CPHR study shows executives handled pandemic well, but staff still quitting
by CM Staff
In the CPHR Canada study, more than two thirds of respondents said they were likely to seek a different job if their current company does not allow them to work from home as often as they would like.
VANCOUVER — Canadian bosses weathered the storm well for their teams during the pandemic, but despite that, almost half of employees surveyed will be seeking new jobs this year. That’s according to a brand-new study by Chartered Professionals in Human Resources Canada (CPHR Canada), Canada’s leading HR industry organization.
The national poll, conducted by Research Co., found that more than 80% of employees were happy with the way their employer handled the COVID-19 pandemic in the workplace, but 49% of them say they are still likely to be seeking new employment in the next 12 months. From those who will stay where they are, more than 60% will be asking their manager for a raise.
“This study shows that Canada is not immune to “The Great Resignation” we’ve been hearing so much about in a post-pandemic world,” said Anthony Ariganello, CEO of CPHR Canada. “Canadian employers should be aware that even if they think their teams have stabilized, there’s a good chance they will continue to lose people for a while yet, and that makes it important for managers to stay connected with their staff and to make supportive, knowledgeable HR a priority.”
One of the biggest changes to the modern workplace after COVID, is the Work from Home model. In the CPHR Canada study, more than two thirds of respondents said they were likely to seek a different job if their current company does not allow them to work from home as often as they would like.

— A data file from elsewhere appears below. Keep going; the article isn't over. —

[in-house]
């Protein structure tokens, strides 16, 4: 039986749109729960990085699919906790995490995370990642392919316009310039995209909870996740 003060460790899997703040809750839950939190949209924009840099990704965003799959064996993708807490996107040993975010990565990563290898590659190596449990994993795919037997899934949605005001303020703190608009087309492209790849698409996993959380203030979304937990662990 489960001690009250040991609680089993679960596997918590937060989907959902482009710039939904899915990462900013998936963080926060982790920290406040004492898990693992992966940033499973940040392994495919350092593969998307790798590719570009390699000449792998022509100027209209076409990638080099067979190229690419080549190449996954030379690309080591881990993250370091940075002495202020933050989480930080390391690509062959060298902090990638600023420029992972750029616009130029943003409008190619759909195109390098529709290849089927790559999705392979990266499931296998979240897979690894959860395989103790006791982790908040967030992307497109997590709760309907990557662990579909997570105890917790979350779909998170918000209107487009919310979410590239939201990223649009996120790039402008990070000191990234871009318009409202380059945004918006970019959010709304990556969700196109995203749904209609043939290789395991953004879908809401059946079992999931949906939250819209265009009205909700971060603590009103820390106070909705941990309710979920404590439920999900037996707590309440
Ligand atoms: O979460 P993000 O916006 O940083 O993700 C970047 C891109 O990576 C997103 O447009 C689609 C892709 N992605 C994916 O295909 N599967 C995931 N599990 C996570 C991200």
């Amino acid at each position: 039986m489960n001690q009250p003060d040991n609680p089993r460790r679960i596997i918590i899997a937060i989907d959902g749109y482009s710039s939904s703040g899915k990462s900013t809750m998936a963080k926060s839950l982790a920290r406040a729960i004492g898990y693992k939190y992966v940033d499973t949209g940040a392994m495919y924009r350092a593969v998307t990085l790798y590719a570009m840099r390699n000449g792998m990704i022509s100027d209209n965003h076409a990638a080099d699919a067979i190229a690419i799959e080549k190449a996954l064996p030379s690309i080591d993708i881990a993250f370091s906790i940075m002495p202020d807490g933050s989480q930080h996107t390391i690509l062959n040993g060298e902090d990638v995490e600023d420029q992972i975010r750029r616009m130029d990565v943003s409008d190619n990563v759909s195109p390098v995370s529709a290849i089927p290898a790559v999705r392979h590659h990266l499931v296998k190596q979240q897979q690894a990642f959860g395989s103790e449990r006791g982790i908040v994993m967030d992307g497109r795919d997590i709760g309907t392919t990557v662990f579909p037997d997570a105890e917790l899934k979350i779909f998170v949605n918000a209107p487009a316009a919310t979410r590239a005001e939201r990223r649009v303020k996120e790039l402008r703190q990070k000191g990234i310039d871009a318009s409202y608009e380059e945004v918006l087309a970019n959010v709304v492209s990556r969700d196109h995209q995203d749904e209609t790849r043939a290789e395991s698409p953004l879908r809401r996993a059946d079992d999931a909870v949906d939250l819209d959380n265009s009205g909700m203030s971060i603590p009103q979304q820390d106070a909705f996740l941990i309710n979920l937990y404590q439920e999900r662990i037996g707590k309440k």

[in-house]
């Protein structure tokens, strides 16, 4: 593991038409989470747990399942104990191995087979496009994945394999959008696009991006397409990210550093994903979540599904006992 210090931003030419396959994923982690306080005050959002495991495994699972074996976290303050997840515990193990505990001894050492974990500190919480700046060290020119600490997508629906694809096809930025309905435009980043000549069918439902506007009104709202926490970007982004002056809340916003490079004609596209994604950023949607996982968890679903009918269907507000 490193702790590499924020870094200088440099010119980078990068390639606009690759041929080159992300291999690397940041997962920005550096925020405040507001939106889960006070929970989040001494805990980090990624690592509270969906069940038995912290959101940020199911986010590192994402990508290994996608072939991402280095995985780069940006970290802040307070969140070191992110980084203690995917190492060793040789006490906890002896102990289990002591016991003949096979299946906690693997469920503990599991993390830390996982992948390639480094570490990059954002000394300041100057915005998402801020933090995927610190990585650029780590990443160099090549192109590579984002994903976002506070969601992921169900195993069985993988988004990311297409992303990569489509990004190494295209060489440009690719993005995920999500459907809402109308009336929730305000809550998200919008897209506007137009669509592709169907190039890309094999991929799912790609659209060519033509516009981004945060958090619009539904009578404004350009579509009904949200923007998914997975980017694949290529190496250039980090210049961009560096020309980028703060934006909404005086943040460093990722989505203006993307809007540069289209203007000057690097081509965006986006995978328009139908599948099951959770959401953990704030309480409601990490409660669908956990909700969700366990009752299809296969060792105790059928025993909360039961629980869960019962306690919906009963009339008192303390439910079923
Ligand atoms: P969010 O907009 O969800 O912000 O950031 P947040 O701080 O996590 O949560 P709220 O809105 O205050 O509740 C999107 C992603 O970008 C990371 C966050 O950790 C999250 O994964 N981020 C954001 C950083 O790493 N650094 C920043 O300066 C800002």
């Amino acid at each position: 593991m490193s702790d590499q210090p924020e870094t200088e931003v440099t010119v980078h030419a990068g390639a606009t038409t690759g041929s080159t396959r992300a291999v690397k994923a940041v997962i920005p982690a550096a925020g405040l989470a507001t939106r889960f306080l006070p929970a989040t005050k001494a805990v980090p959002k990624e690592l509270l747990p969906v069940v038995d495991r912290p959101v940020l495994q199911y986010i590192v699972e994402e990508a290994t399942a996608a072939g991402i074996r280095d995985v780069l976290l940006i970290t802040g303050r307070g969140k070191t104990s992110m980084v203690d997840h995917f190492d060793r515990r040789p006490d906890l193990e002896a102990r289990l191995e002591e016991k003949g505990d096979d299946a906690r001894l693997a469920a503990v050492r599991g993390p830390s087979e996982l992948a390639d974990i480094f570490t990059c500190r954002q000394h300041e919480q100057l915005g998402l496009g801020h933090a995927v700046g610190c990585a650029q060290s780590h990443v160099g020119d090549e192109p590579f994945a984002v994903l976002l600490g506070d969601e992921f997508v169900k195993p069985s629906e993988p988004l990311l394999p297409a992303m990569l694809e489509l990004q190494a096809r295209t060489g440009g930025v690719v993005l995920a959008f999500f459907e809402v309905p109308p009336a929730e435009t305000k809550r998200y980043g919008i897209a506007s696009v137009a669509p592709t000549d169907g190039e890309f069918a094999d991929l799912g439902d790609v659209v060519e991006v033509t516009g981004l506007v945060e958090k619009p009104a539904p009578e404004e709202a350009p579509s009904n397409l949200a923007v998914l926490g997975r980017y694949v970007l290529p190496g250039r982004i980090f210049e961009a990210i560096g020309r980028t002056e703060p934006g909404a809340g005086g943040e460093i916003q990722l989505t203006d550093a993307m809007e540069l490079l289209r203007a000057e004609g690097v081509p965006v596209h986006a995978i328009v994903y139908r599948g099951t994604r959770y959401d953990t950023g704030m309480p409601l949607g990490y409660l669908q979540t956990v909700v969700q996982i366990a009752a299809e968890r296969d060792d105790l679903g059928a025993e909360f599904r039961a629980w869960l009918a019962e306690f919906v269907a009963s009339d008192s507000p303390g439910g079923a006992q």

More than a third of workers expect to be allowed to work from home once or twice a week, and about a quarter said they would expect to be able to WFH three or four times a week. 12% of those surveyed said they don’t expect to work from home at all.
Said Ariganello, “Companies that could, did a pretty good job integrating a Work from Home model into their day-to-day business. But many saw it as a short-term solution, and that’s not what a lot of employees want. Now the challenge is making Work from Home a more sustainable option for their teams, because as we can see from this study, if they don’t, they face losing more people.” He continued: “Moving forward, whether or not you integrate working from home into your business model, could mean the difference between someone wanting to take the job you’re offering them, or going with someone else who will give them that more flexible option.